4. Not many women edit Wikipedia – I think it was around 10%. This gives Wikipedia a slight gender bias in its tone. This isn’t because all the men got together and thought ‘Let’s all be dead misogynistic in a bid to insidiously undermine women by being in-perceivably macho in our writing style.’ I mean… I presume that didn’t happen, but if you’re a man and that memo did go round do let me know. What it does mean is that over the billions of contributions that make up Wikipedia, around 90% are written by men, so there could be a very slight gender bias, especially in areas relating to men or women specifically. For instance very few female scientists or technologist throughout history have decent pages. So there are two options: either 89% of the male Wikipedia editors stop editing to balance it out or women take to the keyboards and start contributing. I wonder which makes more sense….
  5. There can be beef* on Wikipedia – sometimes people on Wikipedia disagree about stuff. This can lead to editing wars. The constant changing of an article is a really bad thing and compromises the integrity of the encyclopaedia as a whole. To get round this every entry has a ‘Talk’ page, where editors can discuss issues surrounding the article and come to a mutually agreeable edit.  So that’s nice.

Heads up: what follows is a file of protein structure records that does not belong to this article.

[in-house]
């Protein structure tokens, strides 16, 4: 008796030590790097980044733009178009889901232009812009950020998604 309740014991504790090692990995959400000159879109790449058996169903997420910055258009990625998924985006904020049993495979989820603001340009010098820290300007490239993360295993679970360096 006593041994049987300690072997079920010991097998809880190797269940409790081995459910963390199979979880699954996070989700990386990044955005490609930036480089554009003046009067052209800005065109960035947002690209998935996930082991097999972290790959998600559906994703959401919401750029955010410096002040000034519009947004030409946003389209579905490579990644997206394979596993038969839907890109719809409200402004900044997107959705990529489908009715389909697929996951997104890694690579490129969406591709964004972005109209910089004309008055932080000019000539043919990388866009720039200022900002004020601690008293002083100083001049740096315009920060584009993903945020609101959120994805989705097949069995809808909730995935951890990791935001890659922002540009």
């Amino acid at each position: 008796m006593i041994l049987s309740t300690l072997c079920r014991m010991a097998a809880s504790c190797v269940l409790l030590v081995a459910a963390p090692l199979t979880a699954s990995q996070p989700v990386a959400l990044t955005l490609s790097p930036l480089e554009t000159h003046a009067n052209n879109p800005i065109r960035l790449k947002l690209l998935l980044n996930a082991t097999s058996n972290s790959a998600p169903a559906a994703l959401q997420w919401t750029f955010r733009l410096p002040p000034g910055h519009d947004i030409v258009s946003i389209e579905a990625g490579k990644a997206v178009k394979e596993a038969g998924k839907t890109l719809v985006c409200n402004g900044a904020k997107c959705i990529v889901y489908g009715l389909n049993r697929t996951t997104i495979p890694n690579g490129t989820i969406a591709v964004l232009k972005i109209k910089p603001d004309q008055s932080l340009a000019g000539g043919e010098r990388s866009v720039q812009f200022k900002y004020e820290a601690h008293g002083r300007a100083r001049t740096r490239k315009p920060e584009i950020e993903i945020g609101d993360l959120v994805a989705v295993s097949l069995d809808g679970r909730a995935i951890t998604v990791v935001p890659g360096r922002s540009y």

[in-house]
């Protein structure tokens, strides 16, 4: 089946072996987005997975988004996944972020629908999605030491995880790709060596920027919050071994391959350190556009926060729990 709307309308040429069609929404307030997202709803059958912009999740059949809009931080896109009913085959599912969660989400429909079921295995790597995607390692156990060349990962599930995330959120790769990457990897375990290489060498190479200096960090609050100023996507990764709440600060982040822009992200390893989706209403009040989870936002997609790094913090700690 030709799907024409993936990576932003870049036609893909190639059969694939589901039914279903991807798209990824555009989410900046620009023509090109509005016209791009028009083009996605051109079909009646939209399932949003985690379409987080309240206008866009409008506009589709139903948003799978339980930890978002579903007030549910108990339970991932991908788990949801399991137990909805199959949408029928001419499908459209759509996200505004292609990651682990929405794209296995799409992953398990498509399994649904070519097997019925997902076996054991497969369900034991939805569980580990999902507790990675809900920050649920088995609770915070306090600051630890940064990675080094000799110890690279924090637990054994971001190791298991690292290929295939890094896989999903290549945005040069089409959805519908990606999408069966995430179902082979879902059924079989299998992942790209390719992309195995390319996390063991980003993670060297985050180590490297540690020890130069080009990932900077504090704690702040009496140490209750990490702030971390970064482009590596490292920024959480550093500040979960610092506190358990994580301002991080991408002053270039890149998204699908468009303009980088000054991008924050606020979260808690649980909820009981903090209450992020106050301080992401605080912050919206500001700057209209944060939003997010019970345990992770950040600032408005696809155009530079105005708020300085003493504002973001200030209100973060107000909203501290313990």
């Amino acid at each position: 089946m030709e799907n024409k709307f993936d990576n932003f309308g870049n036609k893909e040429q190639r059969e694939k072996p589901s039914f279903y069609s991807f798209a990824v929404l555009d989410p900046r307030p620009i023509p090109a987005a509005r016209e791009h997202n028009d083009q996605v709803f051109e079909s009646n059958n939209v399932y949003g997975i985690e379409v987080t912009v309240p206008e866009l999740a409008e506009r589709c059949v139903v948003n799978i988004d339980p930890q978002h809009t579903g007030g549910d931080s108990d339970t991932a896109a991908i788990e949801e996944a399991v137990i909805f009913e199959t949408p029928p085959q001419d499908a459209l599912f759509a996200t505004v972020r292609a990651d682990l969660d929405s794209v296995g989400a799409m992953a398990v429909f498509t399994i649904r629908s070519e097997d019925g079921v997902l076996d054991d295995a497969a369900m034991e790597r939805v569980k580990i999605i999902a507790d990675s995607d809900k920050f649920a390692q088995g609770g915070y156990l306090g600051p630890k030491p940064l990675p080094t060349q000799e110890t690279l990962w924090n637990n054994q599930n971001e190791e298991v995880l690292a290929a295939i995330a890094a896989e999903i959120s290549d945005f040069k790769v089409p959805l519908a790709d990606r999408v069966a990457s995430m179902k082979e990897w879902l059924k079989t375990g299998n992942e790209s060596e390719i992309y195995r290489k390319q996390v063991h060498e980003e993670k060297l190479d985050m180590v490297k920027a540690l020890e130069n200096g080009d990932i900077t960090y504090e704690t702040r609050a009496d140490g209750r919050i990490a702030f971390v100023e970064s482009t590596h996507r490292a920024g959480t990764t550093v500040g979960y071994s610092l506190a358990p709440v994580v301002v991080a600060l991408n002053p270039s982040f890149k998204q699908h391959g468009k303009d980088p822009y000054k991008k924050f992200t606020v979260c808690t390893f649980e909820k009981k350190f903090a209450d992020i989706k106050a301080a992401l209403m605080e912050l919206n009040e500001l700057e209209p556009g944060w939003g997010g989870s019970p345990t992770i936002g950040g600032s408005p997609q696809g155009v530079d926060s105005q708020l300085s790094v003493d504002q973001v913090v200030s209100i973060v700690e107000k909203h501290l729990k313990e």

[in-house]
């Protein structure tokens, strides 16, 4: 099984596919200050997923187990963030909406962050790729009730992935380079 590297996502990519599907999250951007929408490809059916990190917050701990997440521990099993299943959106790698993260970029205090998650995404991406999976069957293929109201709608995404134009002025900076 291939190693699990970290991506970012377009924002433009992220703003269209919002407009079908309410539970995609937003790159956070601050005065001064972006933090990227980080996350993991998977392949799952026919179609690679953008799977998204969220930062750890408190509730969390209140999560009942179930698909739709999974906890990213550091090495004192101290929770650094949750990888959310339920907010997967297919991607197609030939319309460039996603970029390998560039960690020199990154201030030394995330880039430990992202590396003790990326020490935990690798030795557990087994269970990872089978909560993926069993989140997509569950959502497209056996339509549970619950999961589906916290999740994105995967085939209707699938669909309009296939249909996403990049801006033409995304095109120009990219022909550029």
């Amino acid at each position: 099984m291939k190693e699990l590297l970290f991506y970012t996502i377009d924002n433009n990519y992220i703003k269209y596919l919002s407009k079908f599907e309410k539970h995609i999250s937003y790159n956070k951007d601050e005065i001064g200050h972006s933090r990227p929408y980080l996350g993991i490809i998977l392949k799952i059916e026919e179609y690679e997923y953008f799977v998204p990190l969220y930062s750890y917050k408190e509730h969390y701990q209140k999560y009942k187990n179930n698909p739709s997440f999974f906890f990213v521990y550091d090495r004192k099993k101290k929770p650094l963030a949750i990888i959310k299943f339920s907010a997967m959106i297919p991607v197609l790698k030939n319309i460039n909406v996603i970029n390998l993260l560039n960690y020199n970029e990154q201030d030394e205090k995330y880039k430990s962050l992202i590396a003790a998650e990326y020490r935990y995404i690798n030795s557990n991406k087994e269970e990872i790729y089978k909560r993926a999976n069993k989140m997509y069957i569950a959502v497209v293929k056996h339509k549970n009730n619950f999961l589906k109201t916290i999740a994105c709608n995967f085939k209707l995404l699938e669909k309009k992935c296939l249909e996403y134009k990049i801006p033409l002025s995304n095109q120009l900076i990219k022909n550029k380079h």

6. You need to be impartial on Wikipedia – it’s not really a place for personal opinions. I guess this is pretty obvious, but I didn’t really think about referencing before. If you create a page, or edit a page, you have to make sure what you write is neutral but also try to incorporate references that are neutral. I created a page for the Manchester Science Festival (which will hopefully be added to) and I realised (i.e. someone explained to me) I couldn’t just use the MSF website for references as it’s not neutral. Instead I used press coverage of previous festivals and websites that weren’t linked to the festival in any way. The one caveat to the ‘no opinions’ rule is that you can state the opinions of others on a matter if it’s referenced to a reliable source.
  7. You need to use common sense when referencing – it’s pretty straight forward if you’re referencing an article about something academic, just use a peer reviewed paper or review. If however, you’re going to write about something that might involve referencing websites and blogs as a source, you need to use your common sense. It’s probably OK to reference the BBC or a blog from a distinguished expert in a given field, but probably not the best idea to reference the gossip column from a red top or some nutter’s personal blog who thinks there’s an overlord race of reptilians controlling us.  So, like I say – it’s just common sense.